Justice Department Settles With Survivors Of Larry Nassar’s Sexual Abuse

Anna Liz Nichols, Michigan Advance

The U.S Department of Justice announced Tuesday that it reached a $138.7 million settlement with survivors of disgraced former USA Gymnastics doctor Larry Nassar’s sexual abuse for the failures of the Federal Bureau of Investigation to properly investigate Nassar’s abuse.

The FBI’s response to Nassar’s abuse has been subject to public scrutiny, with a report from the Office of the Inspector General in July 2021 showing that the Indianapolis Field Office failed to inform other law enforcement agencies and possible victims of abuse after USA Gymnastics told them in July 2015 that several gymnasts had made accusations against Nassar.

It wouldn’t be until September 2016 that The Indianapolis Star first reported the accusations against Nassar. About 70 or more young athletes are estimated to have been sexually abused by Nassar under the guise of medical treatment between the time the FBI found out about the accusations and the nearly 15 months that went by without those accusations coming to light.

Nassar pleaded guilty in three criminal cases involving sexual assault and child pornography in courts from 2017 and 2018 and is serving essentially three life sentences in prison.

The inspector general’s reports says that “despite the extraordinarily serious nature of the allegations and the possibility that Nassar’s conduct could be continuing, senior officials in the FBI Indianapolis Field Office failed to respond to the Nassar allegations with the utmost seriousness and urgency that they deserved and required, made numerous and fundamental errors when they did respond to them, and violated multiple FBI policies.”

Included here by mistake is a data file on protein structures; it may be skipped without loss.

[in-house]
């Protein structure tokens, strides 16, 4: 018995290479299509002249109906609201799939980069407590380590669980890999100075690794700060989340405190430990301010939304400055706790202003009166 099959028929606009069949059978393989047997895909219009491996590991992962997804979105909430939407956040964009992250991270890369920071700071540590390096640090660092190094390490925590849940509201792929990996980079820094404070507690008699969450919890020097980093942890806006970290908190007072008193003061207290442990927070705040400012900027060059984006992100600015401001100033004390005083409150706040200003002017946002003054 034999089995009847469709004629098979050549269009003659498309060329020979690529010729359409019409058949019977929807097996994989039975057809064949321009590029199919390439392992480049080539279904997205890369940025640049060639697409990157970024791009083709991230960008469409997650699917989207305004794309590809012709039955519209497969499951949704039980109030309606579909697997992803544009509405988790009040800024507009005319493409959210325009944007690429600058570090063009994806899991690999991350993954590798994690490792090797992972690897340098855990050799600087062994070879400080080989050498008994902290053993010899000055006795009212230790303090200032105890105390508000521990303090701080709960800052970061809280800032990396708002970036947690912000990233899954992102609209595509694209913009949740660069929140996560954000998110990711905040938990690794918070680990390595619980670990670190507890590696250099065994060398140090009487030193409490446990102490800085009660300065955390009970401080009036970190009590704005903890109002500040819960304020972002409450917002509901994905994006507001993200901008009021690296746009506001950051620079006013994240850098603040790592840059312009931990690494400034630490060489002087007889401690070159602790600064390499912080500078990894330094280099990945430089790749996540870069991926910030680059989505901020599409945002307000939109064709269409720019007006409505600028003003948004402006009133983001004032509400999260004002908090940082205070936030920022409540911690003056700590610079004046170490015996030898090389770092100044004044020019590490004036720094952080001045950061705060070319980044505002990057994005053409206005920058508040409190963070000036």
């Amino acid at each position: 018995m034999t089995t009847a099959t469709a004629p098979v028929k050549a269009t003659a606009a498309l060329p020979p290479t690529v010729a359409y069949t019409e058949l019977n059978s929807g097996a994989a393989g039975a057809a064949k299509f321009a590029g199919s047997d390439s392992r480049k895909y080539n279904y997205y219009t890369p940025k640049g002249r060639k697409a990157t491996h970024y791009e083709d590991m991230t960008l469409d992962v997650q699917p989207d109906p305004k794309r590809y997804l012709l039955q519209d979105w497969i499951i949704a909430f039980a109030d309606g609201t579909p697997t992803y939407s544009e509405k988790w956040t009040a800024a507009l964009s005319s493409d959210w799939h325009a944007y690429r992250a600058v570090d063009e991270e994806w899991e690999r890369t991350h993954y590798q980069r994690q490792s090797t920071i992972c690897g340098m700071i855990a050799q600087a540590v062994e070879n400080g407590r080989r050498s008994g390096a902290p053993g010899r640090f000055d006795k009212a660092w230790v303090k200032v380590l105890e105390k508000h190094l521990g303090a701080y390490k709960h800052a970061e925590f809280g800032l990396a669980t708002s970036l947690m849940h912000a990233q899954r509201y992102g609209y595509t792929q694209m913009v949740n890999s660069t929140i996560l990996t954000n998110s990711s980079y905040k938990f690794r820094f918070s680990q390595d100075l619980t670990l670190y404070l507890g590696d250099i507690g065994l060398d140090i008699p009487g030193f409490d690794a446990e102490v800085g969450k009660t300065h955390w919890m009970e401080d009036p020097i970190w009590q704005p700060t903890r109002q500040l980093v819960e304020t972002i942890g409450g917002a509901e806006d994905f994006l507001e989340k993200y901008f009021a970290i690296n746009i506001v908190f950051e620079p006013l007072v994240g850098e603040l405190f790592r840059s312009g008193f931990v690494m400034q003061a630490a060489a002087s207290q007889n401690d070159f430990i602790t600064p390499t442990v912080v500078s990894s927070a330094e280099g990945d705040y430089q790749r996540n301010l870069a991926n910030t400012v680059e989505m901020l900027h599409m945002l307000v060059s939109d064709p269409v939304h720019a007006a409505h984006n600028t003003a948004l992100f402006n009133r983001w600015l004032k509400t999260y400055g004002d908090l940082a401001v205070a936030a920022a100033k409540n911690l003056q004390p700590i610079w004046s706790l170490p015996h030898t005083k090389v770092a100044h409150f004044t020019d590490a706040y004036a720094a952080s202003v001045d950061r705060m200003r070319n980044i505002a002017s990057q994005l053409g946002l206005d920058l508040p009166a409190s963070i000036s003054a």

More than 100 athletes who survived Nassar’s sexual abuse joined in a lawsuit against the U.S. Department of Justice.

Olympic gymnasts, including Simone Biles, told the U.S. Senate Judiciary Committee in September 2021 how the FBI and other systems failed to protect young athletes from Nassar’s sexual violence.

“There can be no keener revelation of a society’s soul than the way in which it treats its children. … I don’t want another young gymnast, Olympic athlete or any individual to experience the horror that I and hundreds of others have endured before, during and continuing to this day in the wake of the Larry Nasser abuse,” Biles said. “I blame Larry Nassar and I also blame an entire system that enabled and perpetrated his abuse.”

As part of the fight against sexual violence, some survivors have joined and created different advocacy groups.

One such group, The Army of Survivors (TAOS) put out a statement Tuesday saying that although no amount of money can make up for the magnitude of pain so many survivors had to endure due to the betrayal of the systems meant to safeguard athletes, the settlement does mark an end to this legal fight.

“At this delicate juncture, The Army of Survivors (TAOS) stands in solidarity with the athlete-survivors who have persisted in bravely sharing their stories to create enduring change. Their unwavering voices have been pivotal in shedding light on systemic failures and have spurred a movement demanding accountability and reform,” the statement reads. “With this settlement, we do not seek to end the conversation; instead, we seek to amplify it, encouraging ongoing dialogue and action to safeguard the dignity and well-being of every athlete stepping into the arena of competition.”

TAOS co-founder and President Grace French offered her own statement. She is a survivor of Nassar’s abuse and has become a nationally recognized advocate for sexual assault survivor and athlete’s rights.

“This settlement marks not just a chapter’s close, but the start of a new narrative in sports — one where the voices of survivors catalyze the transformation towards an era of transparency, accountability, and safety for all athletes,” French said.

Michigan Advance is part of States Newsroom, a nonprofit news network supported by grants and a coalition of donors as a 501c(3) public charity. Michigan Advance maintains editorial independence. Contact Editor Susan J. Demas for questions: info@michiganadvance.com. Follow Michigan Advance on Facebook and Twitter.

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